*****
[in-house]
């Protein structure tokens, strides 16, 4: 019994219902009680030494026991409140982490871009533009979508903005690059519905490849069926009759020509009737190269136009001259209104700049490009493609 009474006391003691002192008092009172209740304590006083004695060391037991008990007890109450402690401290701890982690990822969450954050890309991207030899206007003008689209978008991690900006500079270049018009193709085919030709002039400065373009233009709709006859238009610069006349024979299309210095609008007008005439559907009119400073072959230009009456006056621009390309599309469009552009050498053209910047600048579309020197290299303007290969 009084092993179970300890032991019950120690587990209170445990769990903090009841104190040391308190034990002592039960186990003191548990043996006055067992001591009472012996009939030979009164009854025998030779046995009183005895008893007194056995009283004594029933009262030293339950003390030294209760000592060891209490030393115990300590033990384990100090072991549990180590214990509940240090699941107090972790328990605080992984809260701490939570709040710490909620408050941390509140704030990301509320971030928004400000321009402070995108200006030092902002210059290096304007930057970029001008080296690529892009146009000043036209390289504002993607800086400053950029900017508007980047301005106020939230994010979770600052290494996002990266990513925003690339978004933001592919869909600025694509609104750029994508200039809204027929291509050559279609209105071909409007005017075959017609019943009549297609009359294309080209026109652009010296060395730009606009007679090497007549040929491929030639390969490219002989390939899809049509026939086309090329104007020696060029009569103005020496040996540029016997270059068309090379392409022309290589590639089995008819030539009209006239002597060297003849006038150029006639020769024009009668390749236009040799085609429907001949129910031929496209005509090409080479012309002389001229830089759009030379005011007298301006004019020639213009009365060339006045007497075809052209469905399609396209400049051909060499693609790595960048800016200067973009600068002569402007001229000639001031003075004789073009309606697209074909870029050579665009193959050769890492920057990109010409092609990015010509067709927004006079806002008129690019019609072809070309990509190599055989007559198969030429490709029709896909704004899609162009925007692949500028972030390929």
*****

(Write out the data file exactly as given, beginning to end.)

[in-house]
């Protein structure tokens, strides 16, 4: 019994219902009680030494026991409140982490871009533009979508903005690059519905490849069926009759020509009737190269136009001259209104700049490009493609 009474006391003691002192008092009172209740304590006083004695060391037991008990007890109450402690401290701890982690990822969450954050890309991207030899206007003008689209978008991690900006500079270049018009193709085919030709002039400065373009233009709709006859238009610069006349024979299309210095609008007008005439559907009119400073072959230009009456006056621009390309599309469009552009050498053209910047600048579309020197290299303007290969 009084092993179970300890032991019950120690587990209170445990769990903090009841104190040391308190034990002592039960186990003191548990043996006055067992001591009472012996009939030979009164009854025998030779046995009183005895008893007194056995009283004594029933009262030293339950003390030294209760000592060891209490030393115990300590033990384990100090072991549990180590214990509940240090699941107090972790328990605080992984809260701490939570709040710490909620408050941390509140704030990301509320971030928004400000321009402070995108200006030092902002210059290096304007930057970029001008080296690529892009146009000043036209390289504002993607800086400053950029900017508007980047301005106020939230994010979770600052290494996002990266990513925003690339978004933001592919869909600025694509609104750029994508200039809204027929291509050559279609209105071909409007005017075959017609019943009549297609009359294309080209026109652009010296060395730009606009007679090497007549040929491929030639390969490219002989390939899809049509026939086309090329104007020696060029009569103005020496040996540029016997270059068309090379392409022309290589590639089995008819030539009209006239002597060297003849006038150029006639020769024009009668390749236009040799085609429907001949129910031929496209005509090409080479012309002389001229830089759009030379005011007298301006004019020639213009009365060339006045007497075809052209469905399609396209400049051909060499693609790595960048800016200067973009600068002569402007001229000639001031003075004789073009309606697209074909870029050579665009193959050769890492920057990109010409092609990015010509067709927004006079806002008129690019019609072809070309990509190599055989007559198969030429490709029709896909704004899609162009925007692949500028972030390929």